Dr Romain Viguier, SCCS Business Development & Project Manager
To celebrate 15 years of SCCS, each member of the team has written a blog [for the SCCS website]. Now it's my turn and I want to talk about my experience over the past six years and reflect on how the team has adapted to changes.
Obviously, the SCCS project that was funded 15 years ago is not the same as it is now – independent, more outward looking and collaborating more widely – but the biggest shift for me has been the coming of Brexit.
After the Brexit vote in June 2016, my immediate thought was “building bridges”, not physical bridges across the North Sea but links between our organisation in Scotland and Europe. I called the headquarters of the oil major TOTAL in Paris and discussed possible carbon capture and storage (CCS) projects with their head of research.
We quickly agreed that it would be a good thing to join efforts and for SCCS and the University of Edinburgh to share expertise in order to develop CCS infrastructure across Europe. Just a few weeks later, the head of research introduced me to the CCS team leader at BRGM, France’s national geological survey, and we discussed ideas for potential projects.
Ideas developed further, week after week, and moved towards the development of strategic planning for CCS in Europe. New partners were invited to join and our consortium grew bigger and started to look very strong: the UK with France, Norway, Germany, Spain, Portugal, Poland, Croatia, Greece and Romania, working together to deliver a plan to decarbonise European Industry with CCUS … We were building new bridges not only across the North Sea but across Europe.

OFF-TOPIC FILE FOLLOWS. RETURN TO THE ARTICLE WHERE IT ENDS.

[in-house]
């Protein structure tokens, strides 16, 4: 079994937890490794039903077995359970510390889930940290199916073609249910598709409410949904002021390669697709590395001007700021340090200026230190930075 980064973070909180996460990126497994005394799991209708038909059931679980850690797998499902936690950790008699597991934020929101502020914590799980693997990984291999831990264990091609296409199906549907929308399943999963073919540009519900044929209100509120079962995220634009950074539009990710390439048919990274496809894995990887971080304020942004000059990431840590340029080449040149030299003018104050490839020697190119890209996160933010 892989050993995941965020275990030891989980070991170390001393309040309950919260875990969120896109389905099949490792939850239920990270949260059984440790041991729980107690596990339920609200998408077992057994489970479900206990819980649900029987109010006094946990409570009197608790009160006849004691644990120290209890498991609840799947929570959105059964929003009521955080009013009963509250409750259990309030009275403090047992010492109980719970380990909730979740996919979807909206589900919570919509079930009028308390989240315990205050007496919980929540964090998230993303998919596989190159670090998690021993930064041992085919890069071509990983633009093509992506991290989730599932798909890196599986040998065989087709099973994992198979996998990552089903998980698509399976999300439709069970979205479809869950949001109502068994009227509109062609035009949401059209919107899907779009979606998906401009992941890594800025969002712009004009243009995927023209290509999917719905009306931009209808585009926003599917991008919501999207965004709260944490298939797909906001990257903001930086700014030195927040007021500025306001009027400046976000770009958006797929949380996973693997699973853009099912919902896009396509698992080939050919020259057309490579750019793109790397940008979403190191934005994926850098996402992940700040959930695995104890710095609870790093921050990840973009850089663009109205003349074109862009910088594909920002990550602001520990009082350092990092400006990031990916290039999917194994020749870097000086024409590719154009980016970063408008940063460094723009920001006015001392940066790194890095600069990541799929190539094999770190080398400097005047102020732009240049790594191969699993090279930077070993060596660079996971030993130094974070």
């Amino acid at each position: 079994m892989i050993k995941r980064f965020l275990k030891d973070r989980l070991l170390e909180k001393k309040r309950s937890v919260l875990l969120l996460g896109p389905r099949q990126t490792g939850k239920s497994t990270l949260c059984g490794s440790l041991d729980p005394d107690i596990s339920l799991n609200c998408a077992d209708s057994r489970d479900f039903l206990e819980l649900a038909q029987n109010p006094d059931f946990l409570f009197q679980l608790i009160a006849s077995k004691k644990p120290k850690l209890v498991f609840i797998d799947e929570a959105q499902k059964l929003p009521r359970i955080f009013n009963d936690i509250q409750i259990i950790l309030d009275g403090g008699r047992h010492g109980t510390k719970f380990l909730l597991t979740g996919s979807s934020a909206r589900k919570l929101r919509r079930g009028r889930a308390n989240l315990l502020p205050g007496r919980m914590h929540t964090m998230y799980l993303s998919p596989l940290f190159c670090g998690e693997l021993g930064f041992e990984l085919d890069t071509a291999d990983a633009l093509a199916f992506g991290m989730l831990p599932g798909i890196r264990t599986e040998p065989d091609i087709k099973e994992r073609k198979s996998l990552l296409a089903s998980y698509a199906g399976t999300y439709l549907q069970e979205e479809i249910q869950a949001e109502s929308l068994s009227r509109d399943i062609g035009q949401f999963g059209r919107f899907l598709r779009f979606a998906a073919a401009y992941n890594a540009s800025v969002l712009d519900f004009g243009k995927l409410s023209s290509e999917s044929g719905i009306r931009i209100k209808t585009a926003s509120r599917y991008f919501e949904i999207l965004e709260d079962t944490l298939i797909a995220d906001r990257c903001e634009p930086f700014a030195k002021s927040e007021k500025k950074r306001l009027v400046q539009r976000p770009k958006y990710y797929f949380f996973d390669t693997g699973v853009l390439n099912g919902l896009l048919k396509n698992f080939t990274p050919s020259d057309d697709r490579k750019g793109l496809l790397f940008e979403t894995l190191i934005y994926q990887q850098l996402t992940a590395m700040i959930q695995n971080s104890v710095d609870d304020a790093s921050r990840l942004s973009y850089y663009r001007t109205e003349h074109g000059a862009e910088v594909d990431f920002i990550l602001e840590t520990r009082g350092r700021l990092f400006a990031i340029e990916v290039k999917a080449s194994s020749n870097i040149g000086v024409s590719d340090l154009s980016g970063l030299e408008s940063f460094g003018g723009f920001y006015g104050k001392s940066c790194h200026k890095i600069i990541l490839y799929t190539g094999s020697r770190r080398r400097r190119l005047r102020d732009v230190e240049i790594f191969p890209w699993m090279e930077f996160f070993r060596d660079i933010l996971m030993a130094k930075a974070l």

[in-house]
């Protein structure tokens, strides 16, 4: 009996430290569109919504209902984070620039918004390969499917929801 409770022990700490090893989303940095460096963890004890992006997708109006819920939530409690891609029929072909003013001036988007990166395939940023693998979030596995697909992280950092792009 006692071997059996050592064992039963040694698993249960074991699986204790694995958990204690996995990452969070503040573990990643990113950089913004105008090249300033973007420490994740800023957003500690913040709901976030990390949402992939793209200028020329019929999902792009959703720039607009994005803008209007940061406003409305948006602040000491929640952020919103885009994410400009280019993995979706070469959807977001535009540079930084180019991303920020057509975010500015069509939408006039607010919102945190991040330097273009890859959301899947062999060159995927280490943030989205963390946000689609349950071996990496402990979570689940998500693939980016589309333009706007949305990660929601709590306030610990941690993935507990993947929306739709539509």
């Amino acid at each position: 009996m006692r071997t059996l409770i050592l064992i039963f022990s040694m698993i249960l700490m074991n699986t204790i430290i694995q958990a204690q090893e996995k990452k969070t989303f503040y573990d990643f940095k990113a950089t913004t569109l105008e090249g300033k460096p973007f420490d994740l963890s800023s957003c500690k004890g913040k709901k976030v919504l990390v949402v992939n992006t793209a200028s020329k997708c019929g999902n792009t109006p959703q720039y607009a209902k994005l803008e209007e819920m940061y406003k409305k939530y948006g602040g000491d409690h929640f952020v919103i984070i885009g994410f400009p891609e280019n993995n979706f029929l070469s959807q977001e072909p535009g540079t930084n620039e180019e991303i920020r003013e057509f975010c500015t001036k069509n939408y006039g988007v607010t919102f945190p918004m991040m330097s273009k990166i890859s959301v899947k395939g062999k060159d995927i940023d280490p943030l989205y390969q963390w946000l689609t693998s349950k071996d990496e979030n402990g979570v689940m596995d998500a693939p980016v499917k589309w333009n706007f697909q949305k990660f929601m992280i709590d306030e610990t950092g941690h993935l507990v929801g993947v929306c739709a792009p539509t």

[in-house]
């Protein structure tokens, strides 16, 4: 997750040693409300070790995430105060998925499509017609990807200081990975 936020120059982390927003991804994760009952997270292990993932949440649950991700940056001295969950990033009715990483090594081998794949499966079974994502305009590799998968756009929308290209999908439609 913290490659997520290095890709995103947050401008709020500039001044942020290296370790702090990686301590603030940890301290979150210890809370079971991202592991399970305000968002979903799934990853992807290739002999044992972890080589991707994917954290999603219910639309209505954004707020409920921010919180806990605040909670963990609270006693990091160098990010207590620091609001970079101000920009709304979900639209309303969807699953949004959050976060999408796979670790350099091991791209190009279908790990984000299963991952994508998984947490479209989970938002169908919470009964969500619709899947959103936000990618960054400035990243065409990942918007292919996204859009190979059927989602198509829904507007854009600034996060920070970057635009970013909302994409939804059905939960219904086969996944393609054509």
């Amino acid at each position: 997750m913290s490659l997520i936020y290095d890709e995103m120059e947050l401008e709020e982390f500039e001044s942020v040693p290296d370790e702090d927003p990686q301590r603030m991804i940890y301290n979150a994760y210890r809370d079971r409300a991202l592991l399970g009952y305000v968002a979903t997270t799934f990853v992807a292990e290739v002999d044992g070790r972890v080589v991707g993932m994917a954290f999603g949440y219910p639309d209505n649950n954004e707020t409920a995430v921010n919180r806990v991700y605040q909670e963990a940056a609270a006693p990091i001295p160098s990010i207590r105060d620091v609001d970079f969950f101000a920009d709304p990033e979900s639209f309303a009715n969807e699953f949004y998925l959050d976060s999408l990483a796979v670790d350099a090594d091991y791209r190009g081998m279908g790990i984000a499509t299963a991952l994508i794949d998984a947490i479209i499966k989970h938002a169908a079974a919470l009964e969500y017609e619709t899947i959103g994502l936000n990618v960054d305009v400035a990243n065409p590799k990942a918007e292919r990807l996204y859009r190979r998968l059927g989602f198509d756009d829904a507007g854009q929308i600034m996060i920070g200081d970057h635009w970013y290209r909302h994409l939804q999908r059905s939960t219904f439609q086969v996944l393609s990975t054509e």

The project, named STRATEGY CCUS, was eventually submitted to a Horizon 2020 call and was successful. Since May 2019, the SCCS team and groups of researchers at the University of Edinburgh’s schools of Geosciences and Engineering have been very busy defining a methodology for industry cluster development, a methodology for CO2 storage assessment and a model to manage CO2 transport between CO2 sources and storage sites.
We reached the halfway point of this three-year project in October last year: it was an occasion for looking back at what had been achieved over 18 months, and looking forward, very positively into the future. I’m not too sad when a good project is entering its second part, because projects come and go. Partners in successful projects, however, tend to stay together and that is the cement of our bridges.
The one single consolation I get from the Brexit negotiation is that the UK is fully committed to taking part in European research programmes and in the coming Horizon Europe, in particular – it is the follow-up programme of Horizon 2020.
The UK has left the EU but here we are, still developing projects with our many European partners. I’m glad that the bridges we started building the day after Brexit are getting stronger and are somehow bringing us closer to Europe than we ever were before.
Photo: the Millau viaduct (engineer Michel Viologeux and architect Norman Foster). Picture credit Jean-Philippe Arles, Reuters-Corbis 2015.